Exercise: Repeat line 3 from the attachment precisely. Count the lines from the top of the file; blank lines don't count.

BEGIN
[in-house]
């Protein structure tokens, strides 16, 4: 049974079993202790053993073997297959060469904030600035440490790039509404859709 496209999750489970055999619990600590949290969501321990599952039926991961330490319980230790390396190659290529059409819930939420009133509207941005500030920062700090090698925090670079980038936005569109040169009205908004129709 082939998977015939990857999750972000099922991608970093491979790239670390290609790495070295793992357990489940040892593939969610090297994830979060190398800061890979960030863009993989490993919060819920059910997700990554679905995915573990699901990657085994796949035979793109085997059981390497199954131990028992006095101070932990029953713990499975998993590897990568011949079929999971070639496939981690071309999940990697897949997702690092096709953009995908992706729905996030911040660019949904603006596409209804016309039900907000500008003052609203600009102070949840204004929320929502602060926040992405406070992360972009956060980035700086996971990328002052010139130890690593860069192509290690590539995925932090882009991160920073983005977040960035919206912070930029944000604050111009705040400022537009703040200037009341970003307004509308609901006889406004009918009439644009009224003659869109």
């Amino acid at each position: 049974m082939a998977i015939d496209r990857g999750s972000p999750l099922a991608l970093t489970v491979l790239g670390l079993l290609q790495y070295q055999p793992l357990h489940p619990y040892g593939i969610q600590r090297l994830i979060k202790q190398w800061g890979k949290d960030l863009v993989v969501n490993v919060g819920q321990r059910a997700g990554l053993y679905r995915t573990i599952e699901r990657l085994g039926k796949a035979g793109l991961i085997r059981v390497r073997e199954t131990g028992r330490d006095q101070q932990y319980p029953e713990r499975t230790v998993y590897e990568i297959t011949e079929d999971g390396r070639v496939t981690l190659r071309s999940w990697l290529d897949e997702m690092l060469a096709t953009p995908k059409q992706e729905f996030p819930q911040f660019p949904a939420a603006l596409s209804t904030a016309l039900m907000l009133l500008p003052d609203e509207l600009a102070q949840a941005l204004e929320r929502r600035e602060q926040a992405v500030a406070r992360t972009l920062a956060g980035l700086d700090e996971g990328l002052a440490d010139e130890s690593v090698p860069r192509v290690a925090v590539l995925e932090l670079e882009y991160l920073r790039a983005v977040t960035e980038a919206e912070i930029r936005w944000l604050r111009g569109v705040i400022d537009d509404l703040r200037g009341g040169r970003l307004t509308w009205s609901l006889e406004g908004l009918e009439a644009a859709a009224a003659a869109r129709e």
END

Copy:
């Amino acid at each position: 049974m082939a998977i015939d496209r990857g999750s972000p999750l099922a991608l970093t489970v491979l790239g670390l079993l290609q790495y070295q055999p793992l357990h489940p619990y040892g593939i969610q600590r090297l994830i979060k202790q190398w800061g890979k949290d960030l863009v993989v969501n490993v919060g819920q321990r059910a997700g990554l053993y679905r995915t573990i599952e699901r990657l085994g039926k796949a035979g793109l991961i085997r059981v390497r073997e199954t131990g028992r330490d006095q101070q932990y319980p029953e713990r499975t230790v998993y590897e990568i297959t011949e079929d999971g390396r070639v496939t981690l190659r071309s999940w990697l290529d897949e997702m690092l060469a096709t953009p995908k059409q992706e729905f996030p819930q911040f660019p949904a939420a603006l596409s209804t904030a016309l039900m907000l009133l500008p003052d609203e509207l600009a102070q949840a941005l204004e929320r929502r600035e602060q926040a992405v500030a406070r992360t972009l920062a956060g980035l700086d700090e996971g990328l002052a440490d010139e130890s690593v090698p860069r192509v290690a925090v590539l995925e932090l670079e882009y991160l920073r790039a983005v977040t960035e980038a919206e912070i930029r936005w944000l604050r111009g569109v705040i400022d537009d509404l703040r200037g009341g040169r970003l307004t509308w009205s609901l006889e406004g908004l009918e009439a644009a859709a009224a003659a869109r129709e």